Photo courtesy of brittie
Texas, United States
My garden has a mixture of modern and antique roses. I also include daylilies (my other big obsession), iris, salvias and little bits of this and that. I am definitely a laid back person, and my garden practices show that. I don't run around fussing over everything and plants really need to be able to defend themselves against the heat, lovely 100% humidity, chili thrips, blackspot, tropical systems (including hurricanes), my pitbull Charlie who bulldozes through the garden on the regular with his pal Winnie, and our newest addition and terror of the garden, puppy Fiona.
We live in the Houston, TX area (La Porte) and my garden is located within walking distance from the bay. Our climate is humid sub-tropical with an extremely long growing season of about 300 or more days and an average of 50 inches of rain per year. Average temps in January range from 40 to 60, while during "Summer" we have six months or more of days above 80 degrees (80 is usually the low temp during June, July, August and September). Our soil is clay gumbo and grows some REALLY big roses.
I have very little shade in my yard- sun from dawn till dusk. Performing best are generally the antiques, teas and chinas in particular. They bloom through the winter and sleep during the heat of summer for the most part, though Rock Hill Peach Tea and Trinity don't miss a beat. I don't care if blooms shrink during the summer, or if the plants get ragged in August, I just want them to survive.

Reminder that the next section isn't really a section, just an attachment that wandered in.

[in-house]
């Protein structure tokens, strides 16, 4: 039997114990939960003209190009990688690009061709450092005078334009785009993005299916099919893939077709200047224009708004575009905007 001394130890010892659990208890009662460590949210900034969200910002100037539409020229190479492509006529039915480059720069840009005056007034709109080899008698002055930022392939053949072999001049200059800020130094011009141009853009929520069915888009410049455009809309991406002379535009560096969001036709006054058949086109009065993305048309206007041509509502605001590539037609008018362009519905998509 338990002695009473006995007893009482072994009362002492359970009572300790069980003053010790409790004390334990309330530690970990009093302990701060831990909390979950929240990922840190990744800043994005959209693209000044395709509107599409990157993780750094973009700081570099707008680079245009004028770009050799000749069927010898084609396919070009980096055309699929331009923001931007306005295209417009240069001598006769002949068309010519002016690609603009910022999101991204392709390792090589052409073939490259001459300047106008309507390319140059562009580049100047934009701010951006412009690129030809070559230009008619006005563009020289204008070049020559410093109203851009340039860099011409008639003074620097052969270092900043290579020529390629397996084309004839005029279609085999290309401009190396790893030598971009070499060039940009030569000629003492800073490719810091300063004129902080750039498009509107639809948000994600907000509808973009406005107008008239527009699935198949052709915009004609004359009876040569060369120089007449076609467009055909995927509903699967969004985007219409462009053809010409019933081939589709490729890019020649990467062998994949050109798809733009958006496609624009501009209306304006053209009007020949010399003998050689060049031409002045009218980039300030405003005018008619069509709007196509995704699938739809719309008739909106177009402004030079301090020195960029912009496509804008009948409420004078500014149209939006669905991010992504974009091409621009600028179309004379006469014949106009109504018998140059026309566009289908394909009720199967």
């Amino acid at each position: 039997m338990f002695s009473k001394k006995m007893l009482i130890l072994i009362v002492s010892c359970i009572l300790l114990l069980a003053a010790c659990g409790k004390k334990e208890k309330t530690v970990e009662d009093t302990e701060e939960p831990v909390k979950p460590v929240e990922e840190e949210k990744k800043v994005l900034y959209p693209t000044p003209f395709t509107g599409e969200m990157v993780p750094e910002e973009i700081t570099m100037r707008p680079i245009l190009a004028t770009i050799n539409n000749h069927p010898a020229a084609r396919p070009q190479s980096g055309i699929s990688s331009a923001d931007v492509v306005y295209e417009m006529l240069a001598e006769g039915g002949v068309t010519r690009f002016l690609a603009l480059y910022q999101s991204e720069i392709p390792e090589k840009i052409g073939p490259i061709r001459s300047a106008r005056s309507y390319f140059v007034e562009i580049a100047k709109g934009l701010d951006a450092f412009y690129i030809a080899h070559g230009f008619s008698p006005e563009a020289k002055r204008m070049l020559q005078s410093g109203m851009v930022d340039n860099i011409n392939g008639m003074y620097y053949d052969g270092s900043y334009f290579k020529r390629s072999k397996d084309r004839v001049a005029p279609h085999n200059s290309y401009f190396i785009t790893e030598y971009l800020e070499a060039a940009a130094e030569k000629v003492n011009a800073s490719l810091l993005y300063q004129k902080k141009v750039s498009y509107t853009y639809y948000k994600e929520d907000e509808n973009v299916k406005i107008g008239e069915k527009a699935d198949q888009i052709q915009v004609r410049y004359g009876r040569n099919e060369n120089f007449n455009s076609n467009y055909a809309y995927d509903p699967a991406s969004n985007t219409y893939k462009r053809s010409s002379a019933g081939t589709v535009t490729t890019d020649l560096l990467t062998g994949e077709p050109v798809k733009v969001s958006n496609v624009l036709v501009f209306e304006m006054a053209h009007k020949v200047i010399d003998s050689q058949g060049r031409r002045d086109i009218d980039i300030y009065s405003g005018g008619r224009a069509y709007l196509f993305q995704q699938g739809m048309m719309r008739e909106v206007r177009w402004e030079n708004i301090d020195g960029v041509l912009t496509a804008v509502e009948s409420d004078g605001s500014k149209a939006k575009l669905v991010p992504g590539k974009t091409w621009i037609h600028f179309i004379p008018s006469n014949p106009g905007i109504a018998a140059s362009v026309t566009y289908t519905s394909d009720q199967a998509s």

Fragrance is of extreme importance to me. I will keep a blackspotty rose if it's smelly flowers come often enough (and only if the bs is seasonal). With our constant high humidity, most of my roses have at least a little scent, and there are only a few I will tolerate who have none. I've tried 2 Star of the Niles, 3 Lady Emma Hamiltons and 3 Just Joeys. Lord give me strength not to try them again because they just can't take the heat! Red Intuition and Osiria couldn't either. Extreme Blackspot Offenders: Dark Night, Disneyland, Brother's Grimm, Intrique, Oranges and Lemons. So far in 2017 I haven't sprayed.
I rooted a striped sport of Dick Clark in 2012 and have the plant growing in my garden. Plant is less vigorous and less disease resistant than the sport parent. I find the bush to look sort of ratty, but I do like the flowers. The striping is very variable and doesn't show up well on all flowers. I'm also dabbling with raising OP seedlings of various roses, mostly with those that do well in our conditions.
Experienced (16 years)
Breeder, Society member
Last visit: Friday, March 16th